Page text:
Students are asked to sit on the meeting place rug to begin a new lesson on motion.
I start the lesson by reviewing with students what motion means. I write down students' responses and ideas on chart paper and I remind them of the definition of motion: when an object or person moves from one place to another.
I explain to students that they are going to be scientists and study the motion of different objects today.
There are 5 different centers set up around the room. Each one is labeled with a number. The number will be needed to make sure students start at the correct center but also to use in labeling their science journals with the correct number to correspond to the activity.
I say to students, "You will be going to 5 different centers. At each center, there is a job card that tells you what you need to do with the items at that center. You will complete the job and then, you can take a few minutes to write in your journal about what you observed. When you write about a center, you will need to put the number of what center you are at first."
At this time, I go to one of the centers and actually model for them the entire process. This helps my visual learners know what to do. It helps all of my students understand my expectations for them at each center.
I have the groups of students already broken up so that I do not waste time. When I make groups of students for centers, I try to make groups that I know will work well together.
Students are directed to go to the first center. I call out the names and send them to their first center. I explain that I will set the egg timer for 10 minutes.
I say, "When the timer rings, you are to stop what you are doing, clean up your center area to look just as you have found it and you will rotate clockwise. Follow the black arrows." I have arrows up around the room so that students know which way to go next.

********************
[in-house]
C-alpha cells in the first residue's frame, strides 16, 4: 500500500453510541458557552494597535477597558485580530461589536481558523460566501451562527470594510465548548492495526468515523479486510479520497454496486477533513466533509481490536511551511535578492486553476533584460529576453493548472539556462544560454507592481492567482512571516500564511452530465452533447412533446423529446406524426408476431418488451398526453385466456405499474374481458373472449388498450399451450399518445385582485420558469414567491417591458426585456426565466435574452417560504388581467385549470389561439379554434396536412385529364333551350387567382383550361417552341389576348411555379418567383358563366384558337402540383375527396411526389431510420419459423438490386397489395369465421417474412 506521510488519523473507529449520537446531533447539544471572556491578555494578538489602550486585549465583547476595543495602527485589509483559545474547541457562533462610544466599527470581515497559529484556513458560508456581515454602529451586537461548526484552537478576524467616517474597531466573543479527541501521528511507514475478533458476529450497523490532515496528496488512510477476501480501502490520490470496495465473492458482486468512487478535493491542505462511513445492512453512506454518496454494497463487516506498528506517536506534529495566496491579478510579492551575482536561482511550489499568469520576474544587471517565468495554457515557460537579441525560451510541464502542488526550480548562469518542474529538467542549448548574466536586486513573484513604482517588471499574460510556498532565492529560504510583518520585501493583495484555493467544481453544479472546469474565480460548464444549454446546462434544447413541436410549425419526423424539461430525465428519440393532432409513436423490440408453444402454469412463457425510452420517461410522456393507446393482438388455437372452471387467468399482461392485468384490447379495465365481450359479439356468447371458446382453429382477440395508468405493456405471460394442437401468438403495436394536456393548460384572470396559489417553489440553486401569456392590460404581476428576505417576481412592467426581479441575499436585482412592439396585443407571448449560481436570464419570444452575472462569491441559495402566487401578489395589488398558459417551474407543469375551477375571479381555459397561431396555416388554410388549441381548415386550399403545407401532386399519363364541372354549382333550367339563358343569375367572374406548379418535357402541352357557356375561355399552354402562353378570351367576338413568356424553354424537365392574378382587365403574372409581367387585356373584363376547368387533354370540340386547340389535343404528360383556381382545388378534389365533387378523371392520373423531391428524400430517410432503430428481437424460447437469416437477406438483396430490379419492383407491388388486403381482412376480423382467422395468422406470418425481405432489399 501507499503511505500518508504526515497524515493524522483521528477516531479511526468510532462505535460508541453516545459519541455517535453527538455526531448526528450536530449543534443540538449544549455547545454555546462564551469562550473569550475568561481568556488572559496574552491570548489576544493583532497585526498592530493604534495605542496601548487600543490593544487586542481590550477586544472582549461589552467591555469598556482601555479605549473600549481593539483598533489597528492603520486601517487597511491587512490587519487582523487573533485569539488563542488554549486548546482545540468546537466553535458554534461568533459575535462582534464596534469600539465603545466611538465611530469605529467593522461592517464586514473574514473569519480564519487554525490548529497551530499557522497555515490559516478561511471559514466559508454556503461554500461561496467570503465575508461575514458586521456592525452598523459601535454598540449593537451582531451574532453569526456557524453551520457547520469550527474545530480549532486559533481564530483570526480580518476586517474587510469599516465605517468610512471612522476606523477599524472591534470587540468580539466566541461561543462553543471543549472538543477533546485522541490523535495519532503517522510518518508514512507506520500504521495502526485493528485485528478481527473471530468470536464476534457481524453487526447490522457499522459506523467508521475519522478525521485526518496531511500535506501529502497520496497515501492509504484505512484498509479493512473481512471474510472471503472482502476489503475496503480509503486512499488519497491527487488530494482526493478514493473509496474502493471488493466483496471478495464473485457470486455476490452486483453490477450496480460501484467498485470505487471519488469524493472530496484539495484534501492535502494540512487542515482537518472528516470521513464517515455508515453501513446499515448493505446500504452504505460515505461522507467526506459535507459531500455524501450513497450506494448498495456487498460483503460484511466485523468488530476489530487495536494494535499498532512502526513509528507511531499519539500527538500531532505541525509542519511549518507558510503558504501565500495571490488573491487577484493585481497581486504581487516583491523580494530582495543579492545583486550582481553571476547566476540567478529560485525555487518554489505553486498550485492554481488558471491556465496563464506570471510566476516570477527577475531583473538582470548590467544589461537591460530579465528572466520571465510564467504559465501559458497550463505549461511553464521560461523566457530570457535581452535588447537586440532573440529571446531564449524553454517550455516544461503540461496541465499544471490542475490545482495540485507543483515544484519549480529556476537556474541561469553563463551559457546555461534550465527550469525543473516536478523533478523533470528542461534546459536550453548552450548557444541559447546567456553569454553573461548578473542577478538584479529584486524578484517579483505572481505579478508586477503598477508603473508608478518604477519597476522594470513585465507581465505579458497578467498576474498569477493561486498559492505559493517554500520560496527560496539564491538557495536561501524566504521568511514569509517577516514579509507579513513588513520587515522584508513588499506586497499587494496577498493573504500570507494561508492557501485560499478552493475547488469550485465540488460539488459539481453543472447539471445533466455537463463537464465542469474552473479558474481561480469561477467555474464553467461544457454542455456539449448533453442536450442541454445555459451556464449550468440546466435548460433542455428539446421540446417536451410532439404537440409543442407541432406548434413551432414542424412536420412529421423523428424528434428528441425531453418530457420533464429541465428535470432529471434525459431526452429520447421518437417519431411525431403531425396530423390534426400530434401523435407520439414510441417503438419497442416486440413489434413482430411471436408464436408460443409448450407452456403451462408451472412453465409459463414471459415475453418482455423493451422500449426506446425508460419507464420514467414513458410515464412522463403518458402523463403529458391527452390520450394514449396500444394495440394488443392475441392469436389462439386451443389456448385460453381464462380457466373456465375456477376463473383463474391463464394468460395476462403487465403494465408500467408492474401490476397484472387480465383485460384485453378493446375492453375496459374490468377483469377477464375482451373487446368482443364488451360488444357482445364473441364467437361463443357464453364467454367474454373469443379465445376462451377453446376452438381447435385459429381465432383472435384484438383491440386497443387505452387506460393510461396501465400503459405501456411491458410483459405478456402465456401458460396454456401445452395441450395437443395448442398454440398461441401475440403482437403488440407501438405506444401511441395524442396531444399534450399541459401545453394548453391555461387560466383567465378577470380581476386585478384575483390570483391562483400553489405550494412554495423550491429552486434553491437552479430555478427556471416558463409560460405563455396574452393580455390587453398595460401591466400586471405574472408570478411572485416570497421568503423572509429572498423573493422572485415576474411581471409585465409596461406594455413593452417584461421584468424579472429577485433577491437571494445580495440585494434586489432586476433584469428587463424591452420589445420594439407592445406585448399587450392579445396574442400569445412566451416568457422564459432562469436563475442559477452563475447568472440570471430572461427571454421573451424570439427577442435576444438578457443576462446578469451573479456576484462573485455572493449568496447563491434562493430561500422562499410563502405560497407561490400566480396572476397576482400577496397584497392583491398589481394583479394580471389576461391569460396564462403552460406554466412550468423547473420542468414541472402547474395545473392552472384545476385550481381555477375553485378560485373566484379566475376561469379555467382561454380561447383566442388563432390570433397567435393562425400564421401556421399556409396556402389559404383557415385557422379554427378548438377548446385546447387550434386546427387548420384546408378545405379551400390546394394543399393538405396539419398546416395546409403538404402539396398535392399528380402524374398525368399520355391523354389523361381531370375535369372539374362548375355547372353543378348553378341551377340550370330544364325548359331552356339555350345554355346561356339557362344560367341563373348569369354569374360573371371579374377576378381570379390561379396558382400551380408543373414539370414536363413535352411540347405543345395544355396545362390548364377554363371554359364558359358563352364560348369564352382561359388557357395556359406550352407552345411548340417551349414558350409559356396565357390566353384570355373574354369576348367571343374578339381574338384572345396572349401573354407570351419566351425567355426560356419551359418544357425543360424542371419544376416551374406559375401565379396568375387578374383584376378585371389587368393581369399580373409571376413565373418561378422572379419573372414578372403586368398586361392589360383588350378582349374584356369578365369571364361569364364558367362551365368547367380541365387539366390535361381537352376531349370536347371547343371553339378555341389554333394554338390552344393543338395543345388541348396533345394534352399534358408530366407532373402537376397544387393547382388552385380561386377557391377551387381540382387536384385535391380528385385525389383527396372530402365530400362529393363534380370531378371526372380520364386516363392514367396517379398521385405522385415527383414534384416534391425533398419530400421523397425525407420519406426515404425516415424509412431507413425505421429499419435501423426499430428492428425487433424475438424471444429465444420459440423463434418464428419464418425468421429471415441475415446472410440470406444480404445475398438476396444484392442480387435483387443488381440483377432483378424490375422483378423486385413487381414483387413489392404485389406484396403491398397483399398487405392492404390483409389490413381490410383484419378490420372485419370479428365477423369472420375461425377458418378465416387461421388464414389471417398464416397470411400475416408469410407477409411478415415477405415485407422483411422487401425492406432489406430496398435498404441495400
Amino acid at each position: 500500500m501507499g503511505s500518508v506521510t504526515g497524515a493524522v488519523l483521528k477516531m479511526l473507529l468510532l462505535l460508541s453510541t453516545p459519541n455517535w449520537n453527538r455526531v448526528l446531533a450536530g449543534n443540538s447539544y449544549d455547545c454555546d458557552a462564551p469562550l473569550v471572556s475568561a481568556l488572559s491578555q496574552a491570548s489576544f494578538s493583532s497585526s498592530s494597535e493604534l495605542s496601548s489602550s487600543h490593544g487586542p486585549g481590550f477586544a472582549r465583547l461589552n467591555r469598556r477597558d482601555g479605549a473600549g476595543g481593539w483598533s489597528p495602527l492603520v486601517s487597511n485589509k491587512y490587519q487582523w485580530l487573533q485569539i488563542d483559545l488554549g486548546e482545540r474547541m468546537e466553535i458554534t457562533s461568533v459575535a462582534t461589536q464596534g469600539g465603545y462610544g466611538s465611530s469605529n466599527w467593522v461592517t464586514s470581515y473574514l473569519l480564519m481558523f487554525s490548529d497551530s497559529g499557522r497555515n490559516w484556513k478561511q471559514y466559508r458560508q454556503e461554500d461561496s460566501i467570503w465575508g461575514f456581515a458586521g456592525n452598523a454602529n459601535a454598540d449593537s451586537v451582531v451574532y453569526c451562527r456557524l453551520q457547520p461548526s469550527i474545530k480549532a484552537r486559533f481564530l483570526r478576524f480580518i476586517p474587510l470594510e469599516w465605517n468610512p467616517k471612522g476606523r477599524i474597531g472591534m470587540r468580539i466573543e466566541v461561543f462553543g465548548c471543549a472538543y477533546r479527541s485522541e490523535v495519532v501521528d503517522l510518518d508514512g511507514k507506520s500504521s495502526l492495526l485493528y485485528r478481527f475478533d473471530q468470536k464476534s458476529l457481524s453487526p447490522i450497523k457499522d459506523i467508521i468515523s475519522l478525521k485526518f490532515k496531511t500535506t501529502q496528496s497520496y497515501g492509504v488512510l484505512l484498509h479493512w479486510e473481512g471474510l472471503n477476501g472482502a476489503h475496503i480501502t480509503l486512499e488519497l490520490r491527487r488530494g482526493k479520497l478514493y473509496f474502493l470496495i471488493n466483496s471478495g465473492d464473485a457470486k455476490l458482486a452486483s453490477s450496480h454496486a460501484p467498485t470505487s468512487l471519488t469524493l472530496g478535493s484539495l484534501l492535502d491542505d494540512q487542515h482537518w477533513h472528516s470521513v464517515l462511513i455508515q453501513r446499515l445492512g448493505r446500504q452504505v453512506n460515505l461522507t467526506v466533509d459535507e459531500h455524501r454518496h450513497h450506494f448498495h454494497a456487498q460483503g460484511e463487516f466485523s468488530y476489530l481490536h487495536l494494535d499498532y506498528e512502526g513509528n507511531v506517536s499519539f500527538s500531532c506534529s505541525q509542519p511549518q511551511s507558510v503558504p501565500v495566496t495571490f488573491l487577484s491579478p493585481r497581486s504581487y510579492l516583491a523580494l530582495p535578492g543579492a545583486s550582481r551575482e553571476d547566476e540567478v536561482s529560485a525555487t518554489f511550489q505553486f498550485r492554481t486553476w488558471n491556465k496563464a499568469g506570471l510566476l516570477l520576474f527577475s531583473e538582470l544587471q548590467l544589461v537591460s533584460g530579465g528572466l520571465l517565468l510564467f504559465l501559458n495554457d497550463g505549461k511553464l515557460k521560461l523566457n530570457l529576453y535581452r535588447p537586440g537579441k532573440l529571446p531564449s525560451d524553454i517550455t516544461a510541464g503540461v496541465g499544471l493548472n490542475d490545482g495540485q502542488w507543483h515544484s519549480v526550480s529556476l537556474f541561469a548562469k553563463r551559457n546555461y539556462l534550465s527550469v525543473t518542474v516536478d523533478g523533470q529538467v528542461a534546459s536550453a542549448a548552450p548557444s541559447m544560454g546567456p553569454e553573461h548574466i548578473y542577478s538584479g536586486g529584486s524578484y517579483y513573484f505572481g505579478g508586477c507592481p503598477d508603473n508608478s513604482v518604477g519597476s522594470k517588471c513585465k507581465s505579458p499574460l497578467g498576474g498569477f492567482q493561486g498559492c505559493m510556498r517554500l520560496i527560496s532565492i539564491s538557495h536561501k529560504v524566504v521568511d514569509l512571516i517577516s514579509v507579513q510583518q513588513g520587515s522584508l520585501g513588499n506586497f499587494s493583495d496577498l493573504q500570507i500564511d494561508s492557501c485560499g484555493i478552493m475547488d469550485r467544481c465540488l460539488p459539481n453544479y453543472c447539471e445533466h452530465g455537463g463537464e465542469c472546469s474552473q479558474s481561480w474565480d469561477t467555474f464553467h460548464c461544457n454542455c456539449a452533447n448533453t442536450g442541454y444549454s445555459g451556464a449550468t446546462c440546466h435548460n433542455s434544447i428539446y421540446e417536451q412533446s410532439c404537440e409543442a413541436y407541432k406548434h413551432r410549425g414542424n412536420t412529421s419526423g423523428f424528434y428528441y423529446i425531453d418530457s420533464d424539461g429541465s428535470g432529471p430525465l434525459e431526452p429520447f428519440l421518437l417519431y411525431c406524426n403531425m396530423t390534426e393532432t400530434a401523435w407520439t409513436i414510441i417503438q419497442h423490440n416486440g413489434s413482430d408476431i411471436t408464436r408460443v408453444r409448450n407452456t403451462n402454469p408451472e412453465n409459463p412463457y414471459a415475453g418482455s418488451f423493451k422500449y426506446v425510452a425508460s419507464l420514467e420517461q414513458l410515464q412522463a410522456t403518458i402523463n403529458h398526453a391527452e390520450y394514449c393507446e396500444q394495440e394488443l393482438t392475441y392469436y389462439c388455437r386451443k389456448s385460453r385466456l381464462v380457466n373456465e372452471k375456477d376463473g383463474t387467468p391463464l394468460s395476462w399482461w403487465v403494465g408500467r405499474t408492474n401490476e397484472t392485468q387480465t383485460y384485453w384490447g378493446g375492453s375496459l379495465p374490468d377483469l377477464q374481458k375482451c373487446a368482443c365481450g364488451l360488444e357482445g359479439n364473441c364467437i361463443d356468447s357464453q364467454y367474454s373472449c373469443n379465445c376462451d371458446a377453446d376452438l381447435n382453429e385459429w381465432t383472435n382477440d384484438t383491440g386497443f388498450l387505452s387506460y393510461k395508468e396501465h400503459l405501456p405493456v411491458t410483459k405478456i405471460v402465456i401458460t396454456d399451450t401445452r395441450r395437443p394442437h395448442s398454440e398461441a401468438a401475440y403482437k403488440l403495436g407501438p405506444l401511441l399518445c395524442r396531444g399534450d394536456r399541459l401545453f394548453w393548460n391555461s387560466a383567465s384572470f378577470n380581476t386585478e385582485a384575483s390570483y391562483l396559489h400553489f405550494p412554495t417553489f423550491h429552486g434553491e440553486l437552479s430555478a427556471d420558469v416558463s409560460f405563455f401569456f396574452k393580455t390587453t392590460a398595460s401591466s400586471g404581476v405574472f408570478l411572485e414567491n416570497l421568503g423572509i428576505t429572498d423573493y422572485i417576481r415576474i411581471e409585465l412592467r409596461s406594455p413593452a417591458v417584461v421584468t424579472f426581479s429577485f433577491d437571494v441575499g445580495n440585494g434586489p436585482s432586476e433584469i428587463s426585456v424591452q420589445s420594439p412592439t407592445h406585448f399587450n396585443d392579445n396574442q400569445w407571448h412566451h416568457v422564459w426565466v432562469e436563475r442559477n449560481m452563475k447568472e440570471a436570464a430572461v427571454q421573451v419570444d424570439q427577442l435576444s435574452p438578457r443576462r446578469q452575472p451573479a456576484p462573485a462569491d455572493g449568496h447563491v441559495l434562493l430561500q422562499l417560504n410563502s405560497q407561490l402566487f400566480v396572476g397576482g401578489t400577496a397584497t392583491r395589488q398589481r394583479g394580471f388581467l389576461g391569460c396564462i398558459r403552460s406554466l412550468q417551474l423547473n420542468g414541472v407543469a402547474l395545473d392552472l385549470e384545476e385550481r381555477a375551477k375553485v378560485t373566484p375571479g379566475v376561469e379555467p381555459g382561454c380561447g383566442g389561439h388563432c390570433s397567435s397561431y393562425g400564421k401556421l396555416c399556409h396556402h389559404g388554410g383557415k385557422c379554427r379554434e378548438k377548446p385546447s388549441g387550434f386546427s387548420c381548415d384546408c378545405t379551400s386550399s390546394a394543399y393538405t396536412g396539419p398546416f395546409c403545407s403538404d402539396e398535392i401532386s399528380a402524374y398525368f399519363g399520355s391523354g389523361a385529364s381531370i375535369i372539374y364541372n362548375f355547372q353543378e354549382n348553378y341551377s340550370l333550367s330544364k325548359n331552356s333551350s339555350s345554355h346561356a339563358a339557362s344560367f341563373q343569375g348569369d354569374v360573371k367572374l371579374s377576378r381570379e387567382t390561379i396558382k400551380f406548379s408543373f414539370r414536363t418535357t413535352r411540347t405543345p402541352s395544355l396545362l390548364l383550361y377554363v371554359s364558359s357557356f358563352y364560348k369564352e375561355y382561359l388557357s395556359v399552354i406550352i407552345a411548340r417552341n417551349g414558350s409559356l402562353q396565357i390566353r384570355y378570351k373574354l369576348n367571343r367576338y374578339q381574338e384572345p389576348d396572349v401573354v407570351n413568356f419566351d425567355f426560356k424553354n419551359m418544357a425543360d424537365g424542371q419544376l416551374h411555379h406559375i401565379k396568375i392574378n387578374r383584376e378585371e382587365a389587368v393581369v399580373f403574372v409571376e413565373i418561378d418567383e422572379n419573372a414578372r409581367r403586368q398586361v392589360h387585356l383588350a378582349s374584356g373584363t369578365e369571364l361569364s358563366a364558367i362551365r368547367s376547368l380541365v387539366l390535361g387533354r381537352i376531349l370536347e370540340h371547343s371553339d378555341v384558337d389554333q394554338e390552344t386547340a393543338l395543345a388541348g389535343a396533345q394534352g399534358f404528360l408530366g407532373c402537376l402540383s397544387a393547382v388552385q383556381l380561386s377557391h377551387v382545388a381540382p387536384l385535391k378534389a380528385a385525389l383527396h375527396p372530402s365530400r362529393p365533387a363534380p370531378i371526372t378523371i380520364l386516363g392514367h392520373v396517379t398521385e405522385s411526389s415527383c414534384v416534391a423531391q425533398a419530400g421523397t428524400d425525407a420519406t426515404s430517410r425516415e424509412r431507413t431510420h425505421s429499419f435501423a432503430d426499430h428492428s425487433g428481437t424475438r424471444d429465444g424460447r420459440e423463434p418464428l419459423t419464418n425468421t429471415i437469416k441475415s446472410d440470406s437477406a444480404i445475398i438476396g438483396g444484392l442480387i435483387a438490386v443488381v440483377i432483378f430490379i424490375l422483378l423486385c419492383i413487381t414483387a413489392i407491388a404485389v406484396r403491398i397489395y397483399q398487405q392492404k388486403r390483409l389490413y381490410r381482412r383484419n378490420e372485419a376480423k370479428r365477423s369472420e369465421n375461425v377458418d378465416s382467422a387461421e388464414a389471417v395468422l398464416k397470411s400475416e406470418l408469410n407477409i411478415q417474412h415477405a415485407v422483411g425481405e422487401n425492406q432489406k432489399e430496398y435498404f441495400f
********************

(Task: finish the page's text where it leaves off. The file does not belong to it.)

Students work at their centers completing the job cards and writing their observations in their science journals.
I am available for questions or help and I walk around to monitor their work.
The centers are:
#1 - Two tennis balls
Students are asked to roll a ball across the floor and to roll both balls toward each other so that they hit one another and write down their observations of each.
#2 - Styrofoam ball and a large metal marble
Students are asked to roll each of these down a ramp and write down their observations of each.
#3 - A toy top (wooden)
Students are asked to spin the top on the table and on the carpeted floor. They are then asked to spin the top on the table so that is never stops spinning. Then to write their observations down for each.
#4 - A large bouncy ball
Students are asked to hold the ball as high up as possible and drop it on the ground (tile floor is best) and to hold it low to the ground and drop it on the ground. Then write their observations of each.
#5 - Windmills
Students are asked to blow on a toy windmill with a steady continuous flow of air and to blow again with one, quick burst of air and record their observations of each.
To close this lesson, students are asked to sit down at their seats. I use turn taking sticks to call on several students to share out what they observed from the centers. Because there are plenty of different activities and centers, I call on all students to share. Turn taking sticks help to eliminate bias and make sure all my students have a turn to share their experience during centers.
This activity opens up great dialogue from students about what they are seeing and able to connect back to the definition of motion. I take this opportunity to address questions that came up during the investigation for students.